by guest contributor Patrick Tomassi
At the beginning of Terrence Malick’s epic World War II film The Thin Red Line, Private Witt, played by Jim Caviezel, is AWOL on an island in the south Pacific, living with a Melanesian tribe. In those people, he encounters something that he cannot necessarily name – a beauty, peace, love – that overtakes him. He is happy with them – playing with the children, helping to build, swimming in the ocean. And he’s struck by the way they live with each other. Right before he is captured and returned to Charlie Company, he stands by as the islanders walk down the beach, clapping and singing “Jisas, Yu Holem Hand Blong Mi,” a hymn in an English pidgin. Throughout the film, Witt’s encounter with the Melanesian Christians becomes a continual point of reference for him.
After he is picked up, we see Witt in a conversation with Sgt Welsh, played by Sean Penn. “In this world, a man, himself, is nothing,” says Sgt. Welsh, “and there ain’t no world but this one.” “You’re wrong there, top,” Witt responds, “I seen another world.” “Then you’ve seen things I never will.” The Melanesian island is so different from the world of war in which he is immersed that it is as if it belonged to a different reality.
This interchange sets up the relationship between Welsh and Witt, which is a tension between nihilism and hope. Welsh is a hardened soldier, or so he tries to appear. He is fighting in a war he doesn’t believe in. After he runs through a hail of bullets to give morphine to a dying soldier, his commander tells him that he will be recommending him for the Silver Star. “Captain, you say one more word to thank me I’m gonna knock you right in the teeth,” Welsh responds. “Property. Whole fuckin’ things about property.”
That night, Witt and Welsh find themselves together. “I feel sorry for you, kid,” Welsh says, “this Army’s gonna kill you.” Witt looks calmly back at him as he goes on. “What difference you think you can make, one single man in all this madness? If you die, it’s gonna be for nothing. There’s not some other world out there where everything’s gonna be okay. There’s just this one.” All the while, Witt never answers, but everything is communicated in the intense look in his eyes. In the background, we hear a soft melody – the tune of the hymn sung at the beginning of the film. This musical leitmotif calls the viewer back to that “other world” that Witt, and we, have seen. He looks away, wipes a tear from his face, and looks back at Sgt. Welsh, and for several seconds they just sit there. He doesn’t have to answer.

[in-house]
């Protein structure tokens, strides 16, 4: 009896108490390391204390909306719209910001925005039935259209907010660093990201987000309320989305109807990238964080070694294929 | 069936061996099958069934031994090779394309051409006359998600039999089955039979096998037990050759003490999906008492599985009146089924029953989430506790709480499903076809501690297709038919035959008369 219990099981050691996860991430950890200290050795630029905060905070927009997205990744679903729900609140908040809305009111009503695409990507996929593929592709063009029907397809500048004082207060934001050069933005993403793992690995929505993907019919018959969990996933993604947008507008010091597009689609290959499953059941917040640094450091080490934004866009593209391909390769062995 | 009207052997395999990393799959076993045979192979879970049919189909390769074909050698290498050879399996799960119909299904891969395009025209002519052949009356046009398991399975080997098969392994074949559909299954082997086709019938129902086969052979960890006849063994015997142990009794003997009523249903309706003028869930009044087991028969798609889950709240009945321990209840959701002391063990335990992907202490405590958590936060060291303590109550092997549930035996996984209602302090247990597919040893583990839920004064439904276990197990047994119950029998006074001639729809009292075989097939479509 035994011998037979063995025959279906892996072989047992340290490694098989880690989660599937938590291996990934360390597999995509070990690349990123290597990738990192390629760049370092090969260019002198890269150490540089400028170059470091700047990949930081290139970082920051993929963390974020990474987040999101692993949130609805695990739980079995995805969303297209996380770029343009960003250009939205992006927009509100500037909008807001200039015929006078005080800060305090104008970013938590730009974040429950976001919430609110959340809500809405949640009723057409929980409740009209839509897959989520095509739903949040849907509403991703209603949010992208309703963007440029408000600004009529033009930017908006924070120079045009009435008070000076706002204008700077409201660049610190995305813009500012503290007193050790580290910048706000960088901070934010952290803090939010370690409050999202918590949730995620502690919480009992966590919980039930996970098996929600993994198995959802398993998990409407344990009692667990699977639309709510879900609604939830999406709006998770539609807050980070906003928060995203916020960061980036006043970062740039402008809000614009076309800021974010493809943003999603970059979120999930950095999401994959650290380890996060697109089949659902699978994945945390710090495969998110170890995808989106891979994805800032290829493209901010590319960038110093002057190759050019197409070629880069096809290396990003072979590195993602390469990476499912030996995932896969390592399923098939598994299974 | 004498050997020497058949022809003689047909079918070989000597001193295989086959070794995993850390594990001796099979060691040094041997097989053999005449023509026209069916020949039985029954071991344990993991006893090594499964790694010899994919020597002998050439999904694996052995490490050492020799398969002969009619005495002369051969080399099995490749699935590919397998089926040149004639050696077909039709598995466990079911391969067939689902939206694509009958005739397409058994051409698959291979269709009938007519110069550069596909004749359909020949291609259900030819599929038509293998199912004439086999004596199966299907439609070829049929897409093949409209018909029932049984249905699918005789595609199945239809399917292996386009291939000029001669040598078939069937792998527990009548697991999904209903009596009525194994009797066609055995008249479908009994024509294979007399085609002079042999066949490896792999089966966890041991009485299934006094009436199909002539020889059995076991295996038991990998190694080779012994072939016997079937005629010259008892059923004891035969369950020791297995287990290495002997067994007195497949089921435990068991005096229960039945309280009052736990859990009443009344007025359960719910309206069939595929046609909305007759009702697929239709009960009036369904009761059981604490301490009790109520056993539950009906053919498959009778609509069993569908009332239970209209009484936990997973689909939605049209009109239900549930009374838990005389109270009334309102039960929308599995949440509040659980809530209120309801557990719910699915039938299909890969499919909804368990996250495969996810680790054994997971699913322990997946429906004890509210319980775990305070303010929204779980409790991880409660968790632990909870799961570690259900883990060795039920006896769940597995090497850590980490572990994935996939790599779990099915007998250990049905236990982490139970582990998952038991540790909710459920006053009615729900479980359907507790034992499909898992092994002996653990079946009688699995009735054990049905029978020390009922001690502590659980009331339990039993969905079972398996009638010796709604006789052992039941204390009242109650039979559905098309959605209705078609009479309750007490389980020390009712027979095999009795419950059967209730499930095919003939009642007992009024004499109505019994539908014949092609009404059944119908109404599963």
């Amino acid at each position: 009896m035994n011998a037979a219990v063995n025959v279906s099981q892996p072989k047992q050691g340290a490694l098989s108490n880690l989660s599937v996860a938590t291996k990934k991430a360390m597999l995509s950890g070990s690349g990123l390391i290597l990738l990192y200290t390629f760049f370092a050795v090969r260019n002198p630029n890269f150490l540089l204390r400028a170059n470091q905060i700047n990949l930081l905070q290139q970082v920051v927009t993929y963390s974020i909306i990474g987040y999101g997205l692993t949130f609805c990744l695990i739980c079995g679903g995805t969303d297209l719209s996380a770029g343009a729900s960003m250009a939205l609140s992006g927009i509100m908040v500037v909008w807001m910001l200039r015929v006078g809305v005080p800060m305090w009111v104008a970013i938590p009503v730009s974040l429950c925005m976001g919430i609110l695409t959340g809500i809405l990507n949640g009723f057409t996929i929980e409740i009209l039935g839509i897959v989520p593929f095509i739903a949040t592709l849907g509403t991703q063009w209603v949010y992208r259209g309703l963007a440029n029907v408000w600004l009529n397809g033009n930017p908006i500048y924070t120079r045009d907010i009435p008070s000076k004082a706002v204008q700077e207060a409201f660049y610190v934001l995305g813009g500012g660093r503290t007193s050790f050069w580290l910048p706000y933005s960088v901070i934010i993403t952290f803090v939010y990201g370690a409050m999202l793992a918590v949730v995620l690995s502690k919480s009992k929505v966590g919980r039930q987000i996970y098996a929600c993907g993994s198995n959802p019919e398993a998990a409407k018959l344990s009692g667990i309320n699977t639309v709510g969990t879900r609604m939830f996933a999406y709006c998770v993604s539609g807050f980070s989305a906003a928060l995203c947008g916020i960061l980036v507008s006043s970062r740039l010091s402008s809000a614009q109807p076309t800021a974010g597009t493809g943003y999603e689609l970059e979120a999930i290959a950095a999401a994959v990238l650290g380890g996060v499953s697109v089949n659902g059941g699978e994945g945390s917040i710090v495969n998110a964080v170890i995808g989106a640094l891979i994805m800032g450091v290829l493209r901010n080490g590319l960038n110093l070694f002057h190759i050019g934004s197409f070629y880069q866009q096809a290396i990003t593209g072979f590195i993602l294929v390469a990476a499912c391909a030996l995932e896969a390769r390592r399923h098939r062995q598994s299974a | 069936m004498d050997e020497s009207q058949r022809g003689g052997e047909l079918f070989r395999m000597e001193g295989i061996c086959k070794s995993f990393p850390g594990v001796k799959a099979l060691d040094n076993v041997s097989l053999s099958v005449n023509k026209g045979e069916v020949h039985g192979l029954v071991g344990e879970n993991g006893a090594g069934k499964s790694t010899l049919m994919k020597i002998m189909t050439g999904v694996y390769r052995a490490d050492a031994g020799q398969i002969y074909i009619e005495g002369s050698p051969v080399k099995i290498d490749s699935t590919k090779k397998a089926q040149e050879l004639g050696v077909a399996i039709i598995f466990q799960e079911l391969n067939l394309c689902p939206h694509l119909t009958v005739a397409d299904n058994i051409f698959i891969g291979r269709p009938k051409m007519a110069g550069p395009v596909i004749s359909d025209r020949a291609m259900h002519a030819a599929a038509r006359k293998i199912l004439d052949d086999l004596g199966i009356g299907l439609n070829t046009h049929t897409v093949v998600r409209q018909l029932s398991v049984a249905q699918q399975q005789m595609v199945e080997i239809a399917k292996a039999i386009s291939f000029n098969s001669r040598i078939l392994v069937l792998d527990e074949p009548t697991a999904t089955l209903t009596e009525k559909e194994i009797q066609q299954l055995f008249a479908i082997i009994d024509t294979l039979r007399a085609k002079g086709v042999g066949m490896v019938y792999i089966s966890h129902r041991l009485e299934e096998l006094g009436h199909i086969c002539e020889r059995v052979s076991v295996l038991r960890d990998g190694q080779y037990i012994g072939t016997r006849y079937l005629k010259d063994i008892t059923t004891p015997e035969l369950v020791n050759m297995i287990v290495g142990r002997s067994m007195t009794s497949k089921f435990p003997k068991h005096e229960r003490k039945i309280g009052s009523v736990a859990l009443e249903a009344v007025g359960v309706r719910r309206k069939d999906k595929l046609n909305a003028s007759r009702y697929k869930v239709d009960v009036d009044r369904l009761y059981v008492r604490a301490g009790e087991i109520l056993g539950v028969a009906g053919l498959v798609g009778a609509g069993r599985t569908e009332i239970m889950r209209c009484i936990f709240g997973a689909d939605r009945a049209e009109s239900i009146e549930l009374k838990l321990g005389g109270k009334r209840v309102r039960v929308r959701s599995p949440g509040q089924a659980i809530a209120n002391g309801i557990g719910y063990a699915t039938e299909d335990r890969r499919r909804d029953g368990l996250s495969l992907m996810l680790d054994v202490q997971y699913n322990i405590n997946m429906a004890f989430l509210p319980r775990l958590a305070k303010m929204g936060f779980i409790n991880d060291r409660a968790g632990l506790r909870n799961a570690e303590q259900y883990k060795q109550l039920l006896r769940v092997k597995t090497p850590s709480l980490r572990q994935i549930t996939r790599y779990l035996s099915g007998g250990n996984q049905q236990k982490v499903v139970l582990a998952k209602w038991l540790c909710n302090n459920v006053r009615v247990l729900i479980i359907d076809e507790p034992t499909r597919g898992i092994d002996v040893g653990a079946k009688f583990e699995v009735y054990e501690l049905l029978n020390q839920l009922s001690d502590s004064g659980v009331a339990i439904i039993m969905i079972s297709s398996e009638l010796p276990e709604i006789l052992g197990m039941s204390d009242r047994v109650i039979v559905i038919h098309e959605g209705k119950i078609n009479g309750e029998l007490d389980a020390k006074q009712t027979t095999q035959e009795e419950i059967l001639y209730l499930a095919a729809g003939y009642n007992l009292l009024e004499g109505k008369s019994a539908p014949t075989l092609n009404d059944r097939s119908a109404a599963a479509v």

This gaze shows up throughout the film. When the men capture an enemy gun post, Witt and a couple of others guard the prisoners. It is hot and filthy, and smells of rotting bodies. One man spits at the prisoners, and sticks broken cigarettes up his nose to block the smell. Witt looks on silently, and his eyes and the camera linger on their faces. He sees broken, defeated, terrified men, and offers them what he has – a piece of his candy. In his eyes is the same tenderness with which he looked at Sgt. Welsh.
After the battle, Sgt. Welsh sits with another sergeant, played by John C. Reilly, in a medical tent. “When I look at that boy dying,” Riley’s character says with a vacant look in his eyes, “I don’t feel nothing. I don’t care about nothing anymore.” “Sounds like bliss,” responds Welsh. “I don’t have that feeling yet – that numbness.” He is completely jaded and nihilistic, but he hasn’t managed to annihilate the pain he feels in front of human suffering. When he asks Witt whether he’s “still believing in that beautiful light,” Witt responds by saying that “I still see a spark in you.”
When Witt is killed later in the film, the men make him a simple grave. After everyone else has walked away, Welsh stays behind. He crouches at the foot of the makeshift grave. “Where’s your spark now?” he asks with tears in his eyes.
As the company prepares to move out, and marches past a graveyard to the beach, we hear Sgt. Welsh speaking in voiceover. “If I never meet you in this life,” he says, “let me feel the lack. A glance from your eyes, and my life would be yours.” He rejects the bliss of numbness. But who is he speaking to – whose eyes does he want to see? It is the same eyes that reached him through Private Witt’s gaze, the reason the Witt can look at everything in the way he does. If Witt met Christ in the Melanesian Christians, Welsh glimpsed Him in Witt, and now asks to see Him.
Every time I watch the film, it is those words that stick with me the most. How can he say that? What makes it possible to beg to feel the lack rather than forget the the face you have seen? Instead, most of us spend a good chunk of our lives trying to avoid that lack, looking for the numb bliss of John C. Reilly’s character. It is only possible for Sgt. Welsh to say this because he has seen that there is an answer; in the face of Private Witt, he has glimpsed “another world.”